Interested in joining your first board? Here’s your action plan.

by Katie Hughes, DFJ Talent Partner

Boardroom Strategies session at Fortune’s Most Power Women Next Gen Summit

I was at Fortune’s Most Powerful Women Next Gen Summit in Laguna Nigel, CA in November 2016, and attended a breakout session called Boardroom Strategies. Fortune’s Michal Lev-Ram moderated a panel with Sukhinder Singh Cassidy, Gerri Elliott, and Sarah Spiering, who shared their own stories of securing their first for-profit boards and tips for those new to the game.

1. Talk to your CEO. Some companies have written or unwritten policies about their executives serving on outside boards to avoid conflicts of interest. Make sure your CEO is supportive of you joining a board, and that she’ll act as a reference. She can also route inbound requests to you and refer you to some of those opportunities if she knows you’re interested.

2. Get your references organized. Boards want to understand how you’re going to act in the room. Are you already presenting to your board? If so, the people in that room are going to be your best references. If not, figure out what they will find valuable and start presenting to them as often as possible.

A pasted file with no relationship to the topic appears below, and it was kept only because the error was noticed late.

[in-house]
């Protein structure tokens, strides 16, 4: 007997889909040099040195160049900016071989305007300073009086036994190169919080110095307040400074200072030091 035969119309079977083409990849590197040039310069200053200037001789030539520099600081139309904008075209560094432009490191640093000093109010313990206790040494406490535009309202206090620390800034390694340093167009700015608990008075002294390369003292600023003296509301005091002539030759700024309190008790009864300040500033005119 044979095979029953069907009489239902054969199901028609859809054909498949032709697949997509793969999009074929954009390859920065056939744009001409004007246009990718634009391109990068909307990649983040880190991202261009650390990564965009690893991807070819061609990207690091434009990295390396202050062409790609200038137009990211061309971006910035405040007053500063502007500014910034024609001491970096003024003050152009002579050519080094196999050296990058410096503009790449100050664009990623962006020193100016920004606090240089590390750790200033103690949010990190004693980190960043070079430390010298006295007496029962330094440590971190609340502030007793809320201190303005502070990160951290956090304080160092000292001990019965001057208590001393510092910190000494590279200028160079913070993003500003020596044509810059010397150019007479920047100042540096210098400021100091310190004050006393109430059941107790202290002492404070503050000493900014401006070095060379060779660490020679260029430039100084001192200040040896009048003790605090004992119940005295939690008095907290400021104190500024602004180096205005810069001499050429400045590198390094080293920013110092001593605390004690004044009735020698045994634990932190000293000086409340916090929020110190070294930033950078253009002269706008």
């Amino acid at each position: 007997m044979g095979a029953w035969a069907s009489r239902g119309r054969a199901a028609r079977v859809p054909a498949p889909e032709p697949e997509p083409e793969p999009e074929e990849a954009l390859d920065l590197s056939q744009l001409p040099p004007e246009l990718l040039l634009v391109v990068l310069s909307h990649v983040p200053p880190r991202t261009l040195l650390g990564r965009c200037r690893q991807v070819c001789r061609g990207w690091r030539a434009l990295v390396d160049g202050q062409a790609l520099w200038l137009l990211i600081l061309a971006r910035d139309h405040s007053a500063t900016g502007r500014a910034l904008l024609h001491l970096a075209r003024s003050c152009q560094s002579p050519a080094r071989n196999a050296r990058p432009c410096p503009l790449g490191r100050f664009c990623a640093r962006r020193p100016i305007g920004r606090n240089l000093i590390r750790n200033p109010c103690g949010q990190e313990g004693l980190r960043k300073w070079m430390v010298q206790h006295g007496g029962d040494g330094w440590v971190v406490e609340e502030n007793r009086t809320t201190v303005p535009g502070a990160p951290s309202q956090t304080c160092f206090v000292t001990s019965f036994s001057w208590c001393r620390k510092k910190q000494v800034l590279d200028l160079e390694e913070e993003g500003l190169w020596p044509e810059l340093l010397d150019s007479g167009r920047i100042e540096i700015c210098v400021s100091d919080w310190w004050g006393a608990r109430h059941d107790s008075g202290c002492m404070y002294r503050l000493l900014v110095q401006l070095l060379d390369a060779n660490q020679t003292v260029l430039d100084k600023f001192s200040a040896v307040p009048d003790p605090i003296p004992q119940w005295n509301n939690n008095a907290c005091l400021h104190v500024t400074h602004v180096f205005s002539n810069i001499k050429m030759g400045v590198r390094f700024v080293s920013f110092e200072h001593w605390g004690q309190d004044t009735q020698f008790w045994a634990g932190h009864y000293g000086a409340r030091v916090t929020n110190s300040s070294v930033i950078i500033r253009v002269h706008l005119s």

3. Figure out what type of board you’re most likely to succeed on. You can evaluate this by sector, stage, and current board composition. If you come from the tech industry and can bring a digital, social, and/or innovative perspective, you may target legacy businesses looking to connect with younger generations across new mediums. If you come from a Fortune 500 company, you can add value by offering the perspective of a prospective big customer to an earlier-stage company. Make a list of the companies where you think you’d make the biggest impact and target those first.

4. Put together your value proposition. In 2–3 sentences, be able to talk about your domain expertise from a functional and sector perspective, and the type of companies you’ve led. It should be memorable and focus on your ability to influence versus manage. Here is mine: I built the talent function for a tier-one venture capital firm, and advise founders and CEOs of hundreds of high-growth enterprise and consumer companies from seed stage to post-IPO on scaling their leadership teams and building effective, lasting businesses. What’s yours?

The following resources can provide you with more information about what it’s like to serve on a board, how to prepare your CV, and ways you can let people know you’re interested in a board position:

Katie Hughes is the talent partner at DFJ